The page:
I welcome the budget and the provisions made in all Departments in case of a no-deal Brexit, which is a distinct possibility at this stage, just a few weeks from 31 October. I will use the brief time I have to comment on the areas within the Department of Transport, Tourism and Sport where we have been able to secure some helpful assistance for the related industries and everybody involved.

On tourism, the sum of €7 million that was secured yesterday for Tourism Ireland and Fáilte Ireland, to be spent immediately, is welcome. The funding, which is badly needed now, is to be used both overseas and for domestic marketing, and it is on top of the €35 million increase for 2019 that was secured in last year's budget. The sum of €7 million, to be spent by the end of the year, is most welcome news for those in the industry and I know that it will be well spent by Tourism Ireland and Fáilte Ireland.

Further good news yesterday was that the regional access fund will be doubled in 2020 to €2.5 million. For the regional airports, from Cork and Kerry to Shannon, Knock and Donegal, that is good news and it will give them a better opportunity to retain the routes they have and attract new routes through collaboration between the tourism agencies and airlines. The fund will rise to €10 million over the next three years, which is welcome news. It is on top of the €22 million that is provided to the regional airports through the regional airport fund. Increased investment is welcome news. There is also an additional €4.5 million for greenways through carbon tax, which is on top of the greenway funding we announced in June. Expenditure on greenways next year will be €27.5 million, which does not include the Smarter Travel expenditure in towns and cities for cyclists. It is money well spent that will provide a good return for the Exchequer and communities throughout the country. I will aim to secure more funding in that regard in future because it is a wise investment.

Behind all of that, there is a contingency fund of €40 million in case of a no-deal Brexit. In that event, tourism will be one of the most exposed sectors but the €40 million would represent a large chunk of the annual tourism budget. Given that we will spend €186 million next year on tourism, capital and current, a €40 million contingency package is significant. Although I hope we will never have to use it, I welcome it, and in the event of a no-deal scenario on 31 October, it will be welcome to the industry and everybody involved. In view of the fact that 260,000 people are employed in the industry in every community in the country, the €40 million is very welcome. The good news is that the €35 million provided last year has been provided again this year, as well as the €7 million to be spent between now and the end of the year. It is a good package for tourism and I am glad to have worked on it closely with the Minister for Transport, Tourism and Sport, Deputy Ross, and other colleagues in government.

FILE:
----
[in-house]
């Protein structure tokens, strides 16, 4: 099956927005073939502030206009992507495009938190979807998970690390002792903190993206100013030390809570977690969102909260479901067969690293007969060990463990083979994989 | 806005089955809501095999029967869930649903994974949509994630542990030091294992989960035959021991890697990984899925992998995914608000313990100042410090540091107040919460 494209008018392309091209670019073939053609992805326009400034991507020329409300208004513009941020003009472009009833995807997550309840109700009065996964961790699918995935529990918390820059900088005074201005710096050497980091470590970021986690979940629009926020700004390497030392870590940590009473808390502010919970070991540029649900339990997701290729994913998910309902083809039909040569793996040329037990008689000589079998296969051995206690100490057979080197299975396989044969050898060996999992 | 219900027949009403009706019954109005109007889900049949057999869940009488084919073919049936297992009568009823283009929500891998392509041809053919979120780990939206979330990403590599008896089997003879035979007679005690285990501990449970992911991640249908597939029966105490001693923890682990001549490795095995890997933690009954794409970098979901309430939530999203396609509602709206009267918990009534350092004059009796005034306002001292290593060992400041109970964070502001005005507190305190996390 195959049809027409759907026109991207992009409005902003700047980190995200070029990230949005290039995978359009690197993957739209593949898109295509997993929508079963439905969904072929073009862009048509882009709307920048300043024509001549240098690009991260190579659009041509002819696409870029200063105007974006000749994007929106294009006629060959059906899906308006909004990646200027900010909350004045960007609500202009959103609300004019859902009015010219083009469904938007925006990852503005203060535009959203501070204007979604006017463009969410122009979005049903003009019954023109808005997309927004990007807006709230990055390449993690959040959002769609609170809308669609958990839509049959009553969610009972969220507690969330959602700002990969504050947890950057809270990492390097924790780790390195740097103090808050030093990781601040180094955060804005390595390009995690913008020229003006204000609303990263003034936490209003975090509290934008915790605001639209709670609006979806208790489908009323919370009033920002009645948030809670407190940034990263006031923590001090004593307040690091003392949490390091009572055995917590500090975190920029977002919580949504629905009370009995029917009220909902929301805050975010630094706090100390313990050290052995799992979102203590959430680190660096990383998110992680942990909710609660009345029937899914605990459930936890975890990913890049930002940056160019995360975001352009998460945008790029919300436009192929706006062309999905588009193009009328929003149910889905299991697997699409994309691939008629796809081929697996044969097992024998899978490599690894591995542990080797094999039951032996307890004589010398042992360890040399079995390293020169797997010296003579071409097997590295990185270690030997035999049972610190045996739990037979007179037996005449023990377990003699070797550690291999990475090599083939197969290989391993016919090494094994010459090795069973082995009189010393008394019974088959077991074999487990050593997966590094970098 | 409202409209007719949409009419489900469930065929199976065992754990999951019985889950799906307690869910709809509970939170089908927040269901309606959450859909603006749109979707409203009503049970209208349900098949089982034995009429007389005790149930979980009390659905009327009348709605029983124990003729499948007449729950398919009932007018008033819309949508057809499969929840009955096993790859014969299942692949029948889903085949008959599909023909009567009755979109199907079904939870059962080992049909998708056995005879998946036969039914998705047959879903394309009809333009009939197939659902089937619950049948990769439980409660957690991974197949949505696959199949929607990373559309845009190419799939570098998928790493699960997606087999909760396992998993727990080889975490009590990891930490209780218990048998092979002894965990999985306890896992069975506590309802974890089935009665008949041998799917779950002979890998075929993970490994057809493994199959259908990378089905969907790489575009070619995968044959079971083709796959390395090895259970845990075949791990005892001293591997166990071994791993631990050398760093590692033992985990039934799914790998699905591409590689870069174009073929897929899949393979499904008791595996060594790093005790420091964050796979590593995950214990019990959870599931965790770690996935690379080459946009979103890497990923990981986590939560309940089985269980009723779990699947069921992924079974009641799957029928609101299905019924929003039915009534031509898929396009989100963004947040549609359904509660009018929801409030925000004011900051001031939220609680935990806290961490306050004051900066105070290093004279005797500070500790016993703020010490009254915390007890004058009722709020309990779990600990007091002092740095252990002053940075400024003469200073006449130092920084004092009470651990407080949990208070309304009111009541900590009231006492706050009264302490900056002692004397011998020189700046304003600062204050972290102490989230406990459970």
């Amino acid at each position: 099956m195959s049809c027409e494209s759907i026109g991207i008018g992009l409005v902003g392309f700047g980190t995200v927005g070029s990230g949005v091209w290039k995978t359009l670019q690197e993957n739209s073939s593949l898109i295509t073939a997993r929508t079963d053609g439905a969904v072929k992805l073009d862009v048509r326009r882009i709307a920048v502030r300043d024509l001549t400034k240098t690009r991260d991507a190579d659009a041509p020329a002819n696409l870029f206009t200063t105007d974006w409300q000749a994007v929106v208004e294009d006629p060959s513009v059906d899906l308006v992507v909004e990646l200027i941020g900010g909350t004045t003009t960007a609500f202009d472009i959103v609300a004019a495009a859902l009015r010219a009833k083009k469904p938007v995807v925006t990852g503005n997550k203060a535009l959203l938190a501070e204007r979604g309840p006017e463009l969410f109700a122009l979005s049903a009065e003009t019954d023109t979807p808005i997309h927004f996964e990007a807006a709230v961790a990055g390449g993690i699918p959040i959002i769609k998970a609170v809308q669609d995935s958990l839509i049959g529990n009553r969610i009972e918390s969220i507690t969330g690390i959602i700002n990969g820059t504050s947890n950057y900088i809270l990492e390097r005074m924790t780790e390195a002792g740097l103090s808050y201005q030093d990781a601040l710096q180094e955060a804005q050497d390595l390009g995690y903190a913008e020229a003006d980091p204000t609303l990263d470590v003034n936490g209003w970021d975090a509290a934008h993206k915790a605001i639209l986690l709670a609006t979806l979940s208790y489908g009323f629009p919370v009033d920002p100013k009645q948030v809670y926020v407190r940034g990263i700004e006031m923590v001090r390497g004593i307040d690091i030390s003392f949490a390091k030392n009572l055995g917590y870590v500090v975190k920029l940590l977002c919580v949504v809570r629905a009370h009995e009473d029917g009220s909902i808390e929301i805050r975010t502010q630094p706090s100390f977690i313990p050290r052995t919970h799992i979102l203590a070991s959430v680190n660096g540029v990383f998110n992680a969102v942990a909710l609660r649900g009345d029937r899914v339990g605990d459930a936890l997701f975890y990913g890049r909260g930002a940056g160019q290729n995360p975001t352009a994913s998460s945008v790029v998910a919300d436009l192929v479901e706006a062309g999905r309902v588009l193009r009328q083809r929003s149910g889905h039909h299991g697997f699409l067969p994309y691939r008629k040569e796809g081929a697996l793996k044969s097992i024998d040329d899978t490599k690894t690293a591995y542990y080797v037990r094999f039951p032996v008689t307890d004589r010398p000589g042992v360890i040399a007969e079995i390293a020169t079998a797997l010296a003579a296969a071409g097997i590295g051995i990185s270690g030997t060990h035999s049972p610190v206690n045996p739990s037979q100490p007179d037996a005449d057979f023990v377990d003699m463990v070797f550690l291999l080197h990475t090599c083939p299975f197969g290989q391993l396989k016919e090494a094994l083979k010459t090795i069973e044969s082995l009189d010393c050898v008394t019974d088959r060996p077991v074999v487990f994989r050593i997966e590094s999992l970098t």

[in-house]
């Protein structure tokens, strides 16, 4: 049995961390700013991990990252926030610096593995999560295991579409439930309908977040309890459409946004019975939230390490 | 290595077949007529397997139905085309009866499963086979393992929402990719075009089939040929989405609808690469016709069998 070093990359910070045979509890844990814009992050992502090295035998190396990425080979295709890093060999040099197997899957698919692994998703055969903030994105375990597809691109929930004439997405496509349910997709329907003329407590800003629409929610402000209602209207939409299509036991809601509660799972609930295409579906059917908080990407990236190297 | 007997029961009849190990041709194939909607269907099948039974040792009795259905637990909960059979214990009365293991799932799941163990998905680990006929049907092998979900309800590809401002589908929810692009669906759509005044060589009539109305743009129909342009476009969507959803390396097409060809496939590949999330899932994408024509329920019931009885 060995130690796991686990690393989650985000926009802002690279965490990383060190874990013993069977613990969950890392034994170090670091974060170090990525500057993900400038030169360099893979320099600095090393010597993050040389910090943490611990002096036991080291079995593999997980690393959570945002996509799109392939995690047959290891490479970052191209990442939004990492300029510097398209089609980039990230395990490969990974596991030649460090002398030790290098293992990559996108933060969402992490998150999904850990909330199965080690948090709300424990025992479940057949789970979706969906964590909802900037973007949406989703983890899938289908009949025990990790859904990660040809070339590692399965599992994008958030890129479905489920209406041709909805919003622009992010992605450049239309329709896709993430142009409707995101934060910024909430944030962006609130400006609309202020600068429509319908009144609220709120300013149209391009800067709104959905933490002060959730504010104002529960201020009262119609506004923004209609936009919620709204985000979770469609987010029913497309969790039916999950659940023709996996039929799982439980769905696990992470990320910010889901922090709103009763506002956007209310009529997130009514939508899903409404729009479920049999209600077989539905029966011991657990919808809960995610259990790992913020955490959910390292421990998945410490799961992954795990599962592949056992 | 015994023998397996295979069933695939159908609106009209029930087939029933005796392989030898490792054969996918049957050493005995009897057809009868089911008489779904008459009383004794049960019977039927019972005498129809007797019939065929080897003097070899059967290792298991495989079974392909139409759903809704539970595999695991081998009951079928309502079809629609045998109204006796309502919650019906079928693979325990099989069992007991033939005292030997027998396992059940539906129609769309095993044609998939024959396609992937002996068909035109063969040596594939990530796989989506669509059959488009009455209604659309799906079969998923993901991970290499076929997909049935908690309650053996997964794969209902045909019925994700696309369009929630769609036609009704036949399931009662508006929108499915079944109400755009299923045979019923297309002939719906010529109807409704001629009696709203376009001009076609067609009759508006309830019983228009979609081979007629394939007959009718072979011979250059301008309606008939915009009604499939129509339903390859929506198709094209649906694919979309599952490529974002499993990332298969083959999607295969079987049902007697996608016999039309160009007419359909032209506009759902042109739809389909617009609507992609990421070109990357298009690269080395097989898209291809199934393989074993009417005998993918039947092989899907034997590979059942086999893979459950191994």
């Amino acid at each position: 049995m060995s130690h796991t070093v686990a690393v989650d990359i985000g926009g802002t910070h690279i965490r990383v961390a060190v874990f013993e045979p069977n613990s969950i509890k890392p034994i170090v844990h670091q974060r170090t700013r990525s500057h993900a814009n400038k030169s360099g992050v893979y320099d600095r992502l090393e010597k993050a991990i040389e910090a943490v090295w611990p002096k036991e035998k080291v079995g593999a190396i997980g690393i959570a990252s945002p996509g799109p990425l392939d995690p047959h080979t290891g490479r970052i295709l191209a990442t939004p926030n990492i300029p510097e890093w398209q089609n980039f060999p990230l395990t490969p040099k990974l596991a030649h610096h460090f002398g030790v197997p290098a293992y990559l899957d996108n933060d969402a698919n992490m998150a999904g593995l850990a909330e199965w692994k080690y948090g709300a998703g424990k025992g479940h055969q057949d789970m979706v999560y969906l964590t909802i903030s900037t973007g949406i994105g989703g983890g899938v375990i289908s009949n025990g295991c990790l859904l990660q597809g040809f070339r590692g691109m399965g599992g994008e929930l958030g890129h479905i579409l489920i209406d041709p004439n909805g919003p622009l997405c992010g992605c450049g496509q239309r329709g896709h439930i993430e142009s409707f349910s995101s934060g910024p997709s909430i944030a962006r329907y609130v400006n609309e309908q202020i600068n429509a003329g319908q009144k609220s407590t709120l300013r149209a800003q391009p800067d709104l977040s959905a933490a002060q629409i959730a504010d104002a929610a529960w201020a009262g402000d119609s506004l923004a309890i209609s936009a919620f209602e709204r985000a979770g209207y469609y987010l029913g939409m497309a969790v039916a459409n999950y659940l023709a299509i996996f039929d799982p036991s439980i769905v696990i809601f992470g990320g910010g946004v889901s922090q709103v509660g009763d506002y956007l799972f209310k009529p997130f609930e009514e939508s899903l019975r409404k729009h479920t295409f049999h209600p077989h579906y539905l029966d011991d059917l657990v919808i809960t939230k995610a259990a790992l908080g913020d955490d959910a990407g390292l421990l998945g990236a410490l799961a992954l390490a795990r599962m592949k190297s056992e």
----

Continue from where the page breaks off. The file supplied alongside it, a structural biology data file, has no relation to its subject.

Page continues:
Some €125 million will be spent on sport in 2020. It is good news because we are keeping our promises to double expenditure on sport between 2018 and 2027, as committed to in the national sports policy, and to triple expenditure on high-performance sport. There was a strong budget for sport last year. We have kept in line with the increase last year and are well on course to achieve our targets. That is good news not only for every community in the country but especially for our high-performance athletes. It is heartening to know that €2 million has been provided for in the budget for our Tokyo Olympic athletes next year. The provision has been secured and the Olympic Federation has welcomed the funding. Our athletes deserve the best possible support when they represent the country on the greatest sporting global stage, the Olympic Games. I am proud we are able to support them financially next year to the tune of €2 million.

There will also be provision for the four games that Dublin will host in the European Football Championship in June 2020 and for the Irish Open. The first tranche of funding towards the Ryder Cup 2026 is provided for in the budget, as is a significant increase for the women in sport programme for 2019 and 2020. The funding for 2018 was €600,000, whereas more than €3 million will be provided for 2019 and 2020. There will also be €6 million for the national sports policy and more than €30 million in sports capital will be announced in the next two weeks. We will announce the large-scale sporting infrastructure fund towards the end of the year and open a new round of the sports capital programme, either later this year or in early 2020, which is good news for every community in the country. I look forward to it being heavily oversubscribed with applications again. It is a sign of the strength of Irish sport at grassroots level that so many people seek to expand their facilities and to facilitate greater participation in sport. There will be an increase in the funding for the national governing bodies of sport this year, as a result of the funding we have been able to secure for Sport Ireland.

In addition, investment from the Dormant Accounts Fund will increase from €5 million to almost €8 million in 2020, which is good news for those from disadvantaged backgrounds and people involved in disability sports. That funding will make a major difference to them.

Gabhaim buíochas le muintir na hÉireann as a bheith ag éisteacht leis an gcáinaisnéis seo agus as an bhfoighne atá acu mar tá an comhthéacs atá againn an-deacair, go háirithe leis an mBreatimeacht.